Quick Tip Of The Day

Over and over again we are told that the DMV’s only hold data since your last reboot. So, how do you know when your server was last rebooted? Well, every time your SQL Server service restarts tempdb is recreated every time. With a quick query to sys.databases we can get the creation date of tempdb! Armed with that little nugget you can then analyze what is in the DMV’s relevant to the last system restart.

SELECT

create_date AS last_restart_time

FROM

sys.databases

WHERE name = 'tempdb'

Three Turns On The Road

Huh? My story? Okay. It was never easy for me. I was born a poor black child. I remember the days, sittin’ on the porch with my family, singin’ and dancin’ down in Mississippi. – The Jerk

This meme was started by Paul Randal (Blog | Twitter) who asks the question "What three things or events brought you to where you are today?" I was tagged by David Taylor (Blog | Twitter). I wasn’t born in Mississippi but we sure were poor. I grew up I a small West Texas town of farmers and ranchers. I grew up between two households. I am a single child but have a large extended family and was a middle child More >

Out Of My Comfort Zone: Building a Web App

If you read Fundamentals of Storage Systems – Stripe Size, Block Size, and IO Patterns you know I built a little web tool to help you with sizing and estimating your RAID array’s performance. This is way out of my area of expertise. Luckily for me I like a challenge and had a guiding hand from some friends. I haven’t done any web programming since I wrote a photo album mod for Snitz! forum package in 2002, using classic ASP. I still get thank you emails from folks that have been running it for years. Needless to say my skills are a little rusty. My first instinct was to fire up Visual Studio More >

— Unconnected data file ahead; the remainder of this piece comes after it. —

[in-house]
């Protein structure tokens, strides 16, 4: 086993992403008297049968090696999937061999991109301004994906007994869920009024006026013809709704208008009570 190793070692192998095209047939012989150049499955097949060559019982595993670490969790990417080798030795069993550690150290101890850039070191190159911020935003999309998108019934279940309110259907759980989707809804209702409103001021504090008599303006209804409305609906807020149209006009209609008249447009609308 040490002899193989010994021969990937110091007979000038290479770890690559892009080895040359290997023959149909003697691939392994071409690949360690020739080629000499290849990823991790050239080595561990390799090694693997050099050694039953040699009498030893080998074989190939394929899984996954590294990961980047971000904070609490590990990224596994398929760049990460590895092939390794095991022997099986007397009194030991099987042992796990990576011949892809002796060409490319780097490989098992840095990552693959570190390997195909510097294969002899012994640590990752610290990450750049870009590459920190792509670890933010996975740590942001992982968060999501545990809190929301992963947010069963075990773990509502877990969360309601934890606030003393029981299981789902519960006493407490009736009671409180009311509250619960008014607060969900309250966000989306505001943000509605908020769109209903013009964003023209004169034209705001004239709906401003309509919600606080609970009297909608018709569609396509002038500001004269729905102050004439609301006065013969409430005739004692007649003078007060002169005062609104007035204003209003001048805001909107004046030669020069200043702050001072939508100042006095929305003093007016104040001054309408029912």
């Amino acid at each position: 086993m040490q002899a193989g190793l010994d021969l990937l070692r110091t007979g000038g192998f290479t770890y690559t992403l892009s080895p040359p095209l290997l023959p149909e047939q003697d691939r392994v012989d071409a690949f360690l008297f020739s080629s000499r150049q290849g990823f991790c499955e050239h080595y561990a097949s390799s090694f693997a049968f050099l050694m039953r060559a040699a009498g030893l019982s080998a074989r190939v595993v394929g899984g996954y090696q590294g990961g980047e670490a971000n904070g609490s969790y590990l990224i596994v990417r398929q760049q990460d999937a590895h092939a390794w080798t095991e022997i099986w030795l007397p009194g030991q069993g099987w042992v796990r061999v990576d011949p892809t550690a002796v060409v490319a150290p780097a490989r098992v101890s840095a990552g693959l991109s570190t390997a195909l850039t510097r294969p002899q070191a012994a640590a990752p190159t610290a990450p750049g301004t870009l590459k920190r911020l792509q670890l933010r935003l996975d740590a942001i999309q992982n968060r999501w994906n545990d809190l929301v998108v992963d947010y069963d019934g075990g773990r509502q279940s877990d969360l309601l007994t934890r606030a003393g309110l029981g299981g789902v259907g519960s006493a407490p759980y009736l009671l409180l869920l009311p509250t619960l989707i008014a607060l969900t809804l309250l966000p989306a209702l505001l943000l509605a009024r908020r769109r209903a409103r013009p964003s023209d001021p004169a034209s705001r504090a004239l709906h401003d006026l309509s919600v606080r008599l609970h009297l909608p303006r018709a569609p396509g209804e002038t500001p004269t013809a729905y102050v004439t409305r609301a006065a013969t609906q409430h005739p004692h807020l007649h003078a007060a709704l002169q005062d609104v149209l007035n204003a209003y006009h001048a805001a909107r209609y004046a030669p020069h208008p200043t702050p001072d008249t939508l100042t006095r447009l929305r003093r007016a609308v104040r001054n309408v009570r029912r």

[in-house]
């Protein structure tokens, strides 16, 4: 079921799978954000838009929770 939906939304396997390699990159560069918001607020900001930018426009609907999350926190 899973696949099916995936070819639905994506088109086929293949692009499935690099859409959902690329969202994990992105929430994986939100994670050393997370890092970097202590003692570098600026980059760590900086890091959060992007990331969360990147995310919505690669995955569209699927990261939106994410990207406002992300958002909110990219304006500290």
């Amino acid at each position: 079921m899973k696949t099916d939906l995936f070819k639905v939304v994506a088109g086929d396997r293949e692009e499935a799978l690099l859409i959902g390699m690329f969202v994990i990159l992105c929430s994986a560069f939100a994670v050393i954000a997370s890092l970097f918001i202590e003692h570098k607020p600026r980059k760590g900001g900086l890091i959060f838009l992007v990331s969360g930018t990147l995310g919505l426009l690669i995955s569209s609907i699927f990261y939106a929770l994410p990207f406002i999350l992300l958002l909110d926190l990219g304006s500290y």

Fundamentals of Storage Systems – Stripe Size, Block Size, and IO Patterns

If you have been following this series we have covered system buses, hard disks, host bus adapters and RAID. Along the way we also covered how to capture your IO patterns and the SQLIO tool. Now we will pull it all together.We move up the stack even further to the actual layout of the RAID stripe and the file system. How the stripe and file system are laid out on your disks has a huge impact on performance. One of the things that has really gotten some traction over the last few years is sector alignment. This one thing, if not done, could cost you 30% to 40% of your IO potential. Jimmy May More >

Fundamentals of Storage Systems – RAID, An Introduction

In previous articles, we have covered the system bus, host bus adapters, and disk drives. Now we will move up the food chain at take a look at getting several disks to operate as one.

In 1988 David A. Patterson, Garth Gibson, and Randy H. Katz authored a seminal paper, A Case for Redundant Arrays of Inexpensive Disks (RAID). The main concept was to use off the shelf commodity hardware to provide better performance and reliability and a much lower price point than the current generation of storage. Even in 1988, we already knew that CPUs and memory were outpacing disk drives. To try to solve More >